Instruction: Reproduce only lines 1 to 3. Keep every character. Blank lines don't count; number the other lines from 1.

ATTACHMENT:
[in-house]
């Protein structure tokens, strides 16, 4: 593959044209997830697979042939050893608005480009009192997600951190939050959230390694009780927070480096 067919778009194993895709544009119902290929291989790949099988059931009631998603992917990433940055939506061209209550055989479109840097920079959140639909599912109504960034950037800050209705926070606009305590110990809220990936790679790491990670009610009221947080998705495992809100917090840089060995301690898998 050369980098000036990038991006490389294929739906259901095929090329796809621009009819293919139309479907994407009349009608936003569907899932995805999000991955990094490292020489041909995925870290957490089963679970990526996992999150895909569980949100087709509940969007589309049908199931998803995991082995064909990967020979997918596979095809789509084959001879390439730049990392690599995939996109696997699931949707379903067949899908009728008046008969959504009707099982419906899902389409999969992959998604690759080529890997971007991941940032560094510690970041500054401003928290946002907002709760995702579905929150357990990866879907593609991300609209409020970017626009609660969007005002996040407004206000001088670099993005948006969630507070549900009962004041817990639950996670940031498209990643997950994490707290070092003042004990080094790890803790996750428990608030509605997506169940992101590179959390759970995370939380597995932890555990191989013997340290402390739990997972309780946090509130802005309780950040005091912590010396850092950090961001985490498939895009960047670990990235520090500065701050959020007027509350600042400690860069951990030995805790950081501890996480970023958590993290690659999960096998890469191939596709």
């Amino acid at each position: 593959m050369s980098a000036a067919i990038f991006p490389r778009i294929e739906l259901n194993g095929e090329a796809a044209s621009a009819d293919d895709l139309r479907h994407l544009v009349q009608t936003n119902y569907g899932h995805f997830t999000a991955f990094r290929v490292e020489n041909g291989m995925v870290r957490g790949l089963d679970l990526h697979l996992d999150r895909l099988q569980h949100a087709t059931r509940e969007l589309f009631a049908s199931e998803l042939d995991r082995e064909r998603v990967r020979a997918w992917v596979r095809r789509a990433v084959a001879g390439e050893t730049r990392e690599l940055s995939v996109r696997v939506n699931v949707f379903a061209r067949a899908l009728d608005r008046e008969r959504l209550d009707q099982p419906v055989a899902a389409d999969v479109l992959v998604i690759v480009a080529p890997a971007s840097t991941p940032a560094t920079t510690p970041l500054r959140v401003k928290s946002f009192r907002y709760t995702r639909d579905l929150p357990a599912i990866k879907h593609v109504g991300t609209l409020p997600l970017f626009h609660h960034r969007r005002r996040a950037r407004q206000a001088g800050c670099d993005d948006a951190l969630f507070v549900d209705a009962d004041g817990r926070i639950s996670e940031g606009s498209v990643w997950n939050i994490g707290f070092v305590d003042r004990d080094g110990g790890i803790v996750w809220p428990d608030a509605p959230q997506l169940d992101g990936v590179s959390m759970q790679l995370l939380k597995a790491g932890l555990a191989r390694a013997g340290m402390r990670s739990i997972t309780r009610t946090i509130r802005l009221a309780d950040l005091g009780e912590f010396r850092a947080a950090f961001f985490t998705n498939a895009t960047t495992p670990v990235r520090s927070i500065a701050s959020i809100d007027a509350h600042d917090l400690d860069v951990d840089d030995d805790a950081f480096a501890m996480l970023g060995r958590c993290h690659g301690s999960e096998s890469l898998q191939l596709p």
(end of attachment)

[in-house]
């Protein structure tokens, strides 16, 4: 593959044209997830697979042939050893608005480009009192997600951190939050959230390694009780927070480096 067919778009194993895709544009119902290929291989790949099988059931009631998603992917990433940055939506061209209550055989479109840097920079959140639909599912109504960034950037800050209705926070606009305590110990809220990936790679790491990670009610009221947080998705495992809100917090840089060995301690898998 050369980098000036990038991006490389294929739906259901095929090329796809621009009819293919139309479907994407009349009608936003569907899932995805999000991955990094490292020489041909995925870290957490089963679970990526996992999150895909569980949100087709509940969007589309049908199931998803995991082995064909990967020979997918596979095809789509084959001879390439730049990392690599995939996109696997699931949707379903067949899908009728008046008969959504009707099982419906899902389409999969992959998604690759080529890997971007991941940032560094510690970041500054401003928290946002907002709760995702579905929150357990990866879907593609991300609209409020970017626009609660969007005002996040407004206000001088670099993005948006969630507070549900009962004041817990639950996670940031498209990643997950994490707290070092003042004990080094790890803790996750428990608030509605997506169940992101590179959390759970995370939380597995932890555990191989013997340290402390739990997972309780946090509130802005309780950040005091912590010396850092950090961001985490498939895009960047670990990235520090500065701050959020007027509350600042400690860069951990030995805790950081501890996480970023958590993290690659999960096998890469191939596709």
């Amino acid at each position: 593959m050369s980098a000036a067919i990038f991006p490389r778009i294929e739906l259901n194993g095929e090329a796809a044209s621009a009819d293919d895709l139309r479907h994407l544009v009349q009608t936003n119902y569907g899932h995805f997830t999000a991955f990094r290929v490292e020489n041909g291989m995925v870290r957490g790949l089963d679970l990526h697979l996992d999150r895909l099988q569980h949100a087709t059931r509940e969007l589309f009631a049908s199931e998803l042939d995991r082995e064909r998603v990967r020979a997918w992917v596979r095809r789509a990433v084959a001879g390439e050893t730049r990392e690599l940055s995939v996109r696997v939506n699931v949707f379903a061209r067949a899908l009728d608005r008046e008969r959504l209550d009707q099982p419906v055989a899902a389409d999969v479109l992959v998604i690759v480009a080529p890997a971007s840097t991941p940032a560094t920079t510690p970041l500054r959140v401003k928290s946002f009192r907002y709760t995702r639909d579905l929150p357990a599912i990866k879907h593609v109504g991300t609209l409020p997600l970017f626009h609660h960034r969007r005002r996040a950037r407004q206000a001088g800050c670099d993005d948006a951190l969630f507070v549900d209705a009962d004041g817990r926070i639950s996670e940031g606009s498209v990643w997950n939050i994490g707290f070092v305590d003042r004990d080094g110990g790890i803790v996750w809220p428990d608030a509605p959230q997506l169940d992101g990936v590179s959390m759970q790679l995370l939380k597995a790491g932890l555990a191989r390694a013997g340290m402390r990670s739990i997972t309780r009610t946090i509130r802005l009221a309780d950040l005091g009780e912590f010396r850092a947080a950090f961001f985490t998705n498939a895009t960047t495992p670990v990235r520090s927070i500065a701050s959020i809100d007027a509350h600042d917090l400690d860069v951990d840089d030995d805790a950081f480096a501890m996480l970023g060995r958590c993290h690659g301690s999960e096998s890469l898998q191939l596709p």